The most common misused term in these reports is “survival.” It is repeatedly used to describe the hypothetical budgets households must meet, giving the impression that this is an issue of life and death. For instance, the report criticizes the federal measure of poverty, claiming it is “far below what any household actually needs to survive.” ALICE households, who have income above the federal poverty level but below the budgets built by the reports, are said to be lacking “the essentials needed to live and work in the modern economy.”
If this were true, it would be devastating and tragic. It would mean that roughly 16 million households nationwide with income below the federal poverty line are on the brink of starvation and death. Another 35 million households earn income above the federal threshold but below the ALICE “household survival budget,” implying that they also cannot afford to go on living. In Michigan, this would mean over a third of all households are hanging on to life by a thread.
This is hard to believe on its face when considered in historical context. From 1979 to 2016, in real, inflation-adjusted dollars, average household income in the United States grew by 60%. In Michigan, inflation-adjusted per capita income more than doubled from 1970 to 2020. In addition to growth, governments have substantially increased payments to assist poor households. These facts suggest that the very households that produced the people who are alive today were even less able to afford the basics needed to survive. In other words, history shows it is possible to survive while earning less than the ALICE “survival budget,” which makes the term inaccurate.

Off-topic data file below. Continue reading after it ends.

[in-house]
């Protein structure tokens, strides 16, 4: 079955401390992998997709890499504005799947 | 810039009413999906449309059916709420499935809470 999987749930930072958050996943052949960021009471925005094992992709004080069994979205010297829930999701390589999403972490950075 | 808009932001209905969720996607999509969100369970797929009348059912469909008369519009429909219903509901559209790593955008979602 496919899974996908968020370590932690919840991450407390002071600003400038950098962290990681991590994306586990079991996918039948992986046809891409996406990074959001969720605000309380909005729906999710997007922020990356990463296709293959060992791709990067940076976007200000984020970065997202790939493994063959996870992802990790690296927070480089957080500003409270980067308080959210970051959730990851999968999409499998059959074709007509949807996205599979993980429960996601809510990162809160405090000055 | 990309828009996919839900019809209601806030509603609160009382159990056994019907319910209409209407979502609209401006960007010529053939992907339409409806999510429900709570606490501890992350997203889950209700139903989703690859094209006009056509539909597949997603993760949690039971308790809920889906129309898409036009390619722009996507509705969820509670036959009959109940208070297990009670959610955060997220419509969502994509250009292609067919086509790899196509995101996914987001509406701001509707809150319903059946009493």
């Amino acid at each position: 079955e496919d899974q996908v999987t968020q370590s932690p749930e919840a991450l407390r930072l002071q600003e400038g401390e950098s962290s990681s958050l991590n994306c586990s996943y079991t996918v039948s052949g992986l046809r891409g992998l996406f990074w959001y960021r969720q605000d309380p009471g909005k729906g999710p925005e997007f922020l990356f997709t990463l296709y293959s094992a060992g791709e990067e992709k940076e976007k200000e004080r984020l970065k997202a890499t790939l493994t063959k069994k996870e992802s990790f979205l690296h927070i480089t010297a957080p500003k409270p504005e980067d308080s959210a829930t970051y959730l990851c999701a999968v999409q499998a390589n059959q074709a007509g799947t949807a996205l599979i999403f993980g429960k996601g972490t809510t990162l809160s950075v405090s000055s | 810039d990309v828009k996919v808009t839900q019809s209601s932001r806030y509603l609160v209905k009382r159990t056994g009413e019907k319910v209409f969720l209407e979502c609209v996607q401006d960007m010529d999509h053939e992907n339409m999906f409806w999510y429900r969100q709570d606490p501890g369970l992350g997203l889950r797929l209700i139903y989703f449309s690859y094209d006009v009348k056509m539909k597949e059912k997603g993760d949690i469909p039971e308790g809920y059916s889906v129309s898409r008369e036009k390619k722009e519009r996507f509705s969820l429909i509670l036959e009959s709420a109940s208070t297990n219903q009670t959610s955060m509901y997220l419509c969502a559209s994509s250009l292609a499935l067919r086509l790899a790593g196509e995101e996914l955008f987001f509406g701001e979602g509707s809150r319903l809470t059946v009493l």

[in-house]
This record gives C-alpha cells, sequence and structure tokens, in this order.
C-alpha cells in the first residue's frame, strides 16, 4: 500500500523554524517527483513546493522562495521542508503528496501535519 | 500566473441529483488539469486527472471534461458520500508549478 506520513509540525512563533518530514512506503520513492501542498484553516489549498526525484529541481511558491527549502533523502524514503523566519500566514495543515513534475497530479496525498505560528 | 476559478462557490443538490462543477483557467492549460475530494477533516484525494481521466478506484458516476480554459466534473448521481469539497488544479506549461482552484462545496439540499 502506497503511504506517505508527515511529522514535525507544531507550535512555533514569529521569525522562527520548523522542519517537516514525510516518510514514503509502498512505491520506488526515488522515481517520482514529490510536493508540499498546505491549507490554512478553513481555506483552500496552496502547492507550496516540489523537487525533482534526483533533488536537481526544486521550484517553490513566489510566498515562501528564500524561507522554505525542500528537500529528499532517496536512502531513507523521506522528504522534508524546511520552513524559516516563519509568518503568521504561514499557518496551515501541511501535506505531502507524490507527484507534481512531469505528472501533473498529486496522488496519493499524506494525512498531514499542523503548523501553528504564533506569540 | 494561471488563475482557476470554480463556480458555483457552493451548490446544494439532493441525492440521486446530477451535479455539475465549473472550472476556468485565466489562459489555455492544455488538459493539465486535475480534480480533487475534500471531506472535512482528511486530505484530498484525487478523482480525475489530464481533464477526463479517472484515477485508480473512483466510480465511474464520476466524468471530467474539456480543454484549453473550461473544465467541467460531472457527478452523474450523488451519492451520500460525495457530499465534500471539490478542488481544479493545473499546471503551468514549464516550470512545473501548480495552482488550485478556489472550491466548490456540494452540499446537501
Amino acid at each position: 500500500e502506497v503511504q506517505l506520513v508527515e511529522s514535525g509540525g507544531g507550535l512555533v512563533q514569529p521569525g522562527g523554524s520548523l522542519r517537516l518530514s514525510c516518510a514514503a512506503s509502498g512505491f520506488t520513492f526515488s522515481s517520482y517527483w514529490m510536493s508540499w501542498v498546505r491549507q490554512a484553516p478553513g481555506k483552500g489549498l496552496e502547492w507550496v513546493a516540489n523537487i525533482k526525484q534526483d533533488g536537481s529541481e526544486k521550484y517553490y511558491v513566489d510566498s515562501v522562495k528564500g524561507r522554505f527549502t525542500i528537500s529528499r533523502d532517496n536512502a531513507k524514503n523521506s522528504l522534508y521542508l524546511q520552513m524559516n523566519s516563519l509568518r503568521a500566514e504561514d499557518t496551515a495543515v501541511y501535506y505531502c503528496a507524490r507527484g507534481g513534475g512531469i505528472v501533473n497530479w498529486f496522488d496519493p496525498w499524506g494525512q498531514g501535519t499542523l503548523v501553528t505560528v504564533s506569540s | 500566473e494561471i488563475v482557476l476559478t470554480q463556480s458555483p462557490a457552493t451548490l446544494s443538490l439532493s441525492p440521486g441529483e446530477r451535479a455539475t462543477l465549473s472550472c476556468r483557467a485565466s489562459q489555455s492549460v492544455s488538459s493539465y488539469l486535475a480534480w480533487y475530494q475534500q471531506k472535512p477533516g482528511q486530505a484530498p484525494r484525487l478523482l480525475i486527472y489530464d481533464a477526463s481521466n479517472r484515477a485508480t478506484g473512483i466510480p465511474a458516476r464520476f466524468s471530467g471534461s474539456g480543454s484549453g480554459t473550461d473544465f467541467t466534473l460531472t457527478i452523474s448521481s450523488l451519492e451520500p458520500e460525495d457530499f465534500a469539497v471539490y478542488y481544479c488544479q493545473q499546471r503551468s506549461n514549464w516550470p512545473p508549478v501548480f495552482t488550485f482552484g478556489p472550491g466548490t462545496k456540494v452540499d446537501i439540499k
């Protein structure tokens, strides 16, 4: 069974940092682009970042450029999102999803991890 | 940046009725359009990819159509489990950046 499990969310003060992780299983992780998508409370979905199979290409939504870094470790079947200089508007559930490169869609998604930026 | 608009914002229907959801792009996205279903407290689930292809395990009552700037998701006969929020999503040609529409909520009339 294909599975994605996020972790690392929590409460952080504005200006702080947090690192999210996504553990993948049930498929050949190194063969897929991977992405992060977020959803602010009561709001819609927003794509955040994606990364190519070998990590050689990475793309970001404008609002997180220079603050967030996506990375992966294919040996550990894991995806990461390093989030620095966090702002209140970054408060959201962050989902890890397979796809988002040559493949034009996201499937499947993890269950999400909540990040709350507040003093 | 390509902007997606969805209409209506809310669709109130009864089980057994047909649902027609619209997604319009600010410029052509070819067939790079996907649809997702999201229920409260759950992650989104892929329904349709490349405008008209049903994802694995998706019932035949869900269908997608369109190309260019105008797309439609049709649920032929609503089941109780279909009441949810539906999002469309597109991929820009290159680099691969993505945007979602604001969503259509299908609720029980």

The reports may be using the term “survive” in a way that deviates from its common meaning: to cease from dying. Perhaps it means something less drastic, such as meeting a certain standard of living that results in a fulfilling existence or basic level of contentment. But if that is the case, describing these thresholds as needed to meet a “basic standard of living” or “minimum level of contentment” would be more accurate. Using the term survival gives the impression that life is in the balance if a household fails to earn income over these thresholds, which is clearly not the case and makes the term an exaggeration.